Becoming upset is OK, becoming angry is not. Be able to explain how you keep composed, understanding that in a TSS role that you are responsible for helping to solve customer's problems, you didn't create them. Being able to provide examples where a customer really got you upset, and how you dealt with it can be used here. Specific examples of how you diffused the tension, have any games you use in the team, tools that are used to 'lighten things up' would be good.
"At the end of every shift, we play a recording of the most outrageous call. We then give a rating on how the agent handled the call. It is a good way for all us to laugh, joke around a bit and many times learn new skills from that agent."
The first response may be to ask if there is a formal ramp or new hire process. If not, then this is a great opportunity for you to respond with questions like: What are the 30, 60 and 90-day expectations for the role? What training is provided? What training is available online? Can I sit next to or be mentored by your best rep?
This is an opportunity for you to show that you understand the company's support organization and how it relates to the rest of the company. Support is a good way to join an organization, learn the product and over time move your career to other customer or product related functions. It is OK to say that you want to grow your skills in support, and then move to another area of the company where you can add the most value. Don't seem overly eager to leave, rather that you would want to move up/out once you can provide greater value to the company in another role
Technical Support generally is based on levels (I, II, III, etc.) and as the levels go up, the complexity of the calls increase and the volume decreases. Higher complexity requires a deeper knowledge of the product and an ability to work in-depth and 1:1 with the customer. The ability to dive deeper also requires stronger abilities to document customer issues, work from your own knowledge (VS scripts for front-line support people), and potentially interface with the company design, product and development organization. More senior support role duties may also include training of new specialists. The desire to be a trainer (formal in classroom or informal 1:1) should interest you if you say a "I want to be a level IV rep."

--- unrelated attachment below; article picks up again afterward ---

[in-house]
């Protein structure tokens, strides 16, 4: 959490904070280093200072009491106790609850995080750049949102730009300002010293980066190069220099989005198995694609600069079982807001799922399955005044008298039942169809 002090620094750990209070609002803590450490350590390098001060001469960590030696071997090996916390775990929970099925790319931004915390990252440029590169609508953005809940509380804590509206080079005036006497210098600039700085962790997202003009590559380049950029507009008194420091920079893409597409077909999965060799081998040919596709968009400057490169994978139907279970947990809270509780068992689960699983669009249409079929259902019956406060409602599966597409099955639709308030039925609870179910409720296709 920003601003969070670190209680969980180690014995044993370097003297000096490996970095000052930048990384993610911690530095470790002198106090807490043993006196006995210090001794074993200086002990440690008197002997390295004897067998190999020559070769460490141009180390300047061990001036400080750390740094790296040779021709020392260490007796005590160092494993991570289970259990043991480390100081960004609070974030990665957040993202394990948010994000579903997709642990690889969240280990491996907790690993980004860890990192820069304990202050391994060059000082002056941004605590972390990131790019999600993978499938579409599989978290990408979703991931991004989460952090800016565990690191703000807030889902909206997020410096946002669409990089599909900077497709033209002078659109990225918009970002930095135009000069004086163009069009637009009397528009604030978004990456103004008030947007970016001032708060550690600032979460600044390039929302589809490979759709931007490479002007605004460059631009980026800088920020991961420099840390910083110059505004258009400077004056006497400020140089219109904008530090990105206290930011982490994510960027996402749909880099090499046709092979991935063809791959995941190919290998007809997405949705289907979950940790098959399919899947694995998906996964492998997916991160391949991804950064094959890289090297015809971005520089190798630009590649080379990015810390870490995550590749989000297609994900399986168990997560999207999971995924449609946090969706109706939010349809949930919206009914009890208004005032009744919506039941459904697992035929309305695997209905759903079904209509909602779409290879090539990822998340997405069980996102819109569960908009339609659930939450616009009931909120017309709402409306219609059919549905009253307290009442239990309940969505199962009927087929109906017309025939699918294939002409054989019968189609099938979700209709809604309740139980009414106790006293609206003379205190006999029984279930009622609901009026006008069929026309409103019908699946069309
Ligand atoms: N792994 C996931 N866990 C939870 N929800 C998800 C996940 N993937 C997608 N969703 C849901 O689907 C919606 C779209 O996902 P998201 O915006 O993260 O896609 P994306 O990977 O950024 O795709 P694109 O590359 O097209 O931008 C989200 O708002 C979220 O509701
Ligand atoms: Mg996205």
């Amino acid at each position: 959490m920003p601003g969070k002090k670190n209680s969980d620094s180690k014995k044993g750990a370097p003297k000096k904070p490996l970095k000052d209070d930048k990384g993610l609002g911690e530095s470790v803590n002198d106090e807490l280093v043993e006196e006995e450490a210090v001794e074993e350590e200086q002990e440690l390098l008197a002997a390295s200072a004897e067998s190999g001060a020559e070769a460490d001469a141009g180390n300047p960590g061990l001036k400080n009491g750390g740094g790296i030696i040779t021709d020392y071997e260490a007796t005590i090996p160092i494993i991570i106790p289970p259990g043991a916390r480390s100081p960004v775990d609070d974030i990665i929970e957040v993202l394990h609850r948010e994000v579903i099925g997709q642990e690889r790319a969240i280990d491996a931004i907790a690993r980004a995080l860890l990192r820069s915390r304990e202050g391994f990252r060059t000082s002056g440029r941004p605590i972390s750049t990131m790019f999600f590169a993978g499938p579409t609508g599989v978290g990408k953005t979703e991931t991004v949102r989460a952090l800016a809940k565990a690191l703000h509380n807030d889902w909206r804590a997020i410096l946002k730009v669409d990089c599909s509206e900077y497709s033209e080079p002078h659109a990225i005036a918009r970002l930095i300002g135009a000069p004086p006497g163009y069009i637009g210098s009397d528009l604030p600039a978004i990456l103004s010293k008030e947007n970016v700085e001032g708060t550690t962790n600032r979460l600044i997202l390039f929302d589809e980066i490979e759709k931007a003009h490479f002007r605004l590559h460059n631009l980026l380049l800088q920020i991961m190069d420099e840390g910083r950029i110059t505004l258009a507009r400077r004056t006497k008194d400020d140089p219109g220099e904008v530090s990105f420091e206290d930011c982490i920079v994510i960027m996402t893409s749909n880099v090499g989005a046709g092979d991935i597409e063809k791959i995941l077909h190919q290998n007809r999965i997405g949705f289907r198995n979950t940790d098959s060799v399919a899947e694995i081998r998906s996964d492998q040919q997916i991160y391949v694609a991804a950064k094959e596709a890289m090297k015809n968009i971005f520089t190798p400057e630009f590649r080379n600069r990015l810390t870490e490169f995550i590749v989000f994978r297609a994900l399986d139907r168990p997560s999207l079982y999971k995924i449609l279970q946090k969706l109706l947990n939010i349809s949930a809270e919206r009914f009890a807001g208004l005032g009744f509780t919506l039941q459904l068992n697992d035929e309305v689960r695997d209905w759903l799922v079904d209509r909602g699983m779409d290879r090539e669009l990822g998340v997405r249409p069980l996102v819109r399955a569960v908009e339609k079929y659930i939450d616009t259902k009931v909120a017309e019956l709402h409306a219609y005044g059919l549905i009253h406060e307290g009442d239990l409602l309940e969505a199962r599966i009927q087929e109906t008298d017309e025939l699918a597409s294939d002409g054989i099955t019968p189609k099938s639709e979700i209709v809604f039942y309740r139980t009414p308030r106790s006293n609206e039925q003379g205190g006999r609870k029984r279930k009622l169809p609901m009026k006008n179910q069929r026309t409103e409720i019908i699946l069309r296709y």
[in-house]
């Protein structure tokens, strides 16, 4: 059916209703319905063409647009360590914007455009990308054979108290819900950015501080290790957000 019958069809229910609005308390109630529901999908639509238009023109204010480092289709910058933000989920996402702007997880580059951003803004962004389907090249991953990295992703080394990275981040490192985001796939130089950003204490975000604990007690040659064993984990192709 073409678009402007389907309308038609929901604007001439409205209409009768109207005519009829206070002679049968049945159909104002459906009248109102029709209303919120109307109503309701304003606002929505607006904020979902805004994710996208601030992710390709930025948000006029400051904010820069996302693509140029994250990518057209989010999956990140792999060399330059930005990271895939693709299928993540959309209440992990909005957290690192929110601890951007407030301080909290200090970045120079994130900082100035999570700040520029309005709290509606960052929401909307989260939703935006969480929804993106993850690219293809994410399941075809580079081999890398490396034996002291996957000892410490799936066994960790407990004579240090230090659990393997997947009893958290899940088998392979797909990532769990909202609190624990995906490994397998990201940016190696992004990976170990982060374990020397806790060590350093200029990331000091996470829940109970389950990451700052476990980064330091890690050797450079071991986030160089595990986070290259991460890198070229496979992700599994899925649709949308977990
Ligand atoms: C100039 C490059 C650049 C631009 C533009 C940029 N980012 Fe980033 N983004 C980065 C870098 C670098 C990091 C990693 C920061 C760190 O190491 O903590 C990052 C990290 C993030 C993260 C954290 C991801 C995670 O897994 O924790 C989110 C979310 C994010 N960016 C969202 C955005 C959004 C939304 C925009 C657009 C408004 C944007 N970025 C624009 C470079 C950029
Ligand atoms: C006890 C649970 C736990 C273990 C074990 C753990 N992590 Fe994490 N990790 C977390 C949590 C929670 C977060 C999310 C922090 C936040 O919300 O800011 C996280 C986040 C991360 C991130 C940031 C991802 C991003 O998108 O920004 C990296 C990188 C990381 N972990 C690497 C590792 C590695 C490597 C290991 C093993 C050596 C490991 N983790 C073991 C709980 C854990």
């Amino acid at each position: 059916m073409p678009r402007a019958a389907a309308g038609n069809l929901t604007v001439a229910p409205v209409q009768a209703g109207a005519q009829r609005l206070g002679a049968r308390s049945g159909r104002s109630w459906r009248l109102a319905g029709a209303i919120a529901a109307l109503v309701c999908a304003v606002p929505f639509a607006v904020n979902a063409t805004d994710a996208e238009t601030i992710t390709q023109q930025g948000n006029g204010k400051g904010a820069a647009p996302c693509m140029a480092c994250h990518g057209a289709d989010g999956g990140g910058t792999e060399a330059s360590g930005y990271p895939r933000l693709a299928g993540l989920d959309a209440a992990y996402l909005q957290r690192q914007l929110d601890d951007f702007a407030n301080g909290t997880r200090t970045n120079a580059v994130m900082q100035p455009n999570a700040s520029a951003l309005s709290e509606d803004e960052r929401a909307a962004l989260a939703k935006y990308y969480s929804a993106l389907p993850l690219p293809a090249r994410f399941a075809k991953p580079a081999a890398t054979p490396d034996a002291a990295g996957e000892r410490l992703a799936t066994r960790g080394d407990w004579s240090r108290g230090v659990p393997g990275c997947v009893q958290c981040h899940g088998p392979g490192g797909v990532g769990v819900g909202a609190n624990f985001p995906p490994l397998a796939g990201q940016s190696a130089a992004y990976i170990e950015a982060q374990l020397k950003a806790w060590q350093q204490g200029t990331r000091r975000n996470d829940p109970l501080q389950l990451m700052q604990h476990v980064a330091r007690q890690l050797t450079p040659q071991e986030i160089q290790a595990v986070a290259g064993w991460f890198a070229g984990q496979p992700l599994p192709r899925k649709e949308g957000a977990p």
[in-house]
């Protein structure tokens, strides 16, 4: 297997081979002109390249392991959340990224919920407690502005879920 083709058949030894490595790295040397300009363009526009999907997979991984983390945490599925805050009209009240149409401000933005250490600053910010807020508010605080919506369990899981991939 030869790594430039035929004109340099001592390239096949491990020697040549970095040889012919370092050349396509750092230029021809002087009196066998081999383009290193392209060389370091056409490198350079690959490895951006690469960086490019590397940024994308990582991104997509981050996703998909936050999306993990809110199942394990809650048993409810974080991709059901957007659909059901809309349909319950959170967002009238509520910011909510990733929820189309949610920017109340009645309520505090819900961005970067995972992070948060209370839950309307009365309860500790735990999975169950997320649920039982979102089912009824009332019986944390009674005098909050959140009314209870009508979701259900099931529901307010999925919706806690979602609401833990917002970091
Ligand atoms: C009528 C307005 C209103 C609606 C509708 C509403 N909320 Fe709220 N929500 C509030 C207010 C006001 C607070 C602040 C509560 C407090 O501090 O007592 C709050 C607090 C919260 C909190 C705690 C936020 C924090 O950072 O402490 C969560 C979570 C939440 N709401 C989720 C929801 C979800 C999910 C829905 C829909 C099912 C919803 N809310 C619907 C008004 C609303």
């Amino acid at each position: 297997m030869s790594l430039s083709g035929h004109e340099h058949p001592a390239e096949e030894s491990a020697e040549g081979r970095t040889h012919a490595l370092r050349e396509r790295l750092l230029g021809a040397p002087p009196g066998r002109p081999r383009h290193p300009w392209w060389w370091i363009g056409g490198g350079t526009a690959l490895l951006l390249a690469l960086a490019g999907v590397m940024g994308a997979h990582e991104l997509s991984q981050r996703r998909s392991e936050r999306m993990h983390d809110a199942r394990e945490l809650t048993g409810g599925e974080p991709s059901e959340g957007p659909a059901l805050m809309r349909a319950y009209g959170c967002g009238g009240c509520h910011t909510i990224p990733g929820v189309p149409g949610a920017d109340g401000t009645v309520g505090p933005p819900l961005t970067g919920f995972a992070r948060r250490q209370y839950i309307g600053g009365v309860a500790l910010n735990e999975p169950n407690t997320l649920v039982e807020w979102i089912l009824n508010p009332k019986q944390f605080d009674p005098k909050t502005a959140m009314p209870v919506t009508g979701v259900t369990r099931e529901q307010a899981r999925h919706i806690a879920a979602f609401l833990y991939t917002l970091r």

"I want to be a level IV rep."
If you are new to a TSS role, good examples outside of work might be how you teach your own friends and relatives how to use new devices and or applications on their computers and smart phones.
This is an opportunity to show some breath of knowledge. If you took communications, sociology, and or psychology, these would be great examples to bring up in this dialog. If you struggled in any classes, explain how you overcame the challenges. This will show your ability to work in adverse conditions, your ability to get help, etc.
A key part of this answer will be how it relates to the TSS role, and how it was service-based. If your favorite role was outside, fairly autonomous and free from other people, it might not be a good idea to use that as an example. Almost any service job that had a strong customer focus will be a good example to use.
This is somewhat open-ended, so you may need to ask if this question is asking about open-office environments VS cubes or offices. The question might also be asking about self-directed roles VS one that is highly structured. As a TSS, you can expect a more open work environment without cube walls (or low ones at best) and a fairly structured, fast-paced environment.
The 'right' answer on this question is going to depend on your own situation. If you 100% can not put in overtime, extra shifts or weekend work, say so; and if possible explain your situation while not disclosing any information that can be used to discriminate against you. An example might be that you are taking additional classes and need that time for schoolwork and projects. If you take care of another person then that is also a valid reason. If you do have other commitments but can work extra hours with a reasonable notice, now would be a good time to establish that notice period. For most companies, providing a week or possibly two should be able to be accommodated.